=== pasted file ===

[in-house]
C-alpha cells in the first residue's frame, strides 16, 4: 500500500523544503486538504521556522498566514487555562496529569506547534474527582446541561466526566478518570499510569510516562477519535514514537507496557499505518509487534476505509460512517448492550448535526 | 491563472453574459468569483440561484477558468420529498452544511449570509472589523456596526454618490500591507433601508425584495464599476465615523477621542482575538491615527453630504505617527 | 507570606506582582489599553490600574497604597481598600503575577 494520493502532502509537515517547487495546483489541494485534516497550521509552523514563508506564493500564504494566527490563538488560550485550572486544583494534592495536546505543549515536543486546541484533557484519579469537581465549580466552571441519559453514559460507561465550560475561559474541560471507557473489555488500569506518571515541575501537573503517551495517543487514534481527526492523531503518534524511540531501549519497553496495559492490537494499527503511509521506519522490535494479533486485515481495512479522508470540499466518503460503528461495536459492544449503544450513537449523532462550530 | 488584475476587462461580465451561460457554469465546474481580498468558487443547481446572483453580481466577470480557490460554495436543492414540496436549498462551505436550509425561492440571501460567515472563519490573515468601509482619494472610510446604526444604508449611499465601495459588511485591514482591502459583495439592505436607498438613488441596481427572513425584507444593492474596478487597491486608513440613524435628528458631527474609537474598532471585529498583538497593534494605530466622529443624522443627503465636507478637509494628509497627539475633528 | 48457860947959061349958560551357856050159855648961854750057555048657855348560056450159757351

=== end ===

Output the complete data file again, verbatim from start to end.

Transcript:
[in-house]
C-alpha cells in the first residue's frame, strides 16, 4: 500500500523544503486538504521556522498566514487555562496529569506547534474527582446541561466526566478518570499510569510516562477519535514514537507496557499505518509487534476505509460512517448492550448535526 | 491563472453574459468569483440561484477558468420529498452544511449570509472589523456596526454618490500591507433601508425584495464599476465615523477621542482575538491615527453630504505617527 | 507570606506582582489599553490600574497604597481598600503575577 494520493502532502509537515517547487495546483489541494485534516497550521509552523514563508506564493500564504494566527490563538488560550485550572486544583494534592495536546505543549515536543486546541484533557484519579469537581465549580466552571441519559453514559460507561465550560475561559474541560471507557473489555488500569506518571515541575501537573503517551495517543487514534481527526492523531503518534524511540531501549519497553496495559492490537494499527503511509521506519522490535494479533486485515481495512479522508470540499466518503460503528461495536459492544449503544450513537449523532462550530 | 488584475476587462461580465451561460457554469465546474481580498468558487443547481446572483453580481466577470480557490460554495436543492414540496436549498462551505436550509425561492440571501460567515472563519490573515468601509482619494472610510446604526444604508449611499465601495459588511485591514482591502459583495439592505436607498438613488441596481427572513425584507444593492474596478487597491486608513440613524435628528458631527474609537474598532471585529498583538497593534494605530466622529443624522443627503465636507478637509494628509497627539475633528 | 48457860947959061349958560551357856050159855648961854750057555048657855348560056450159757351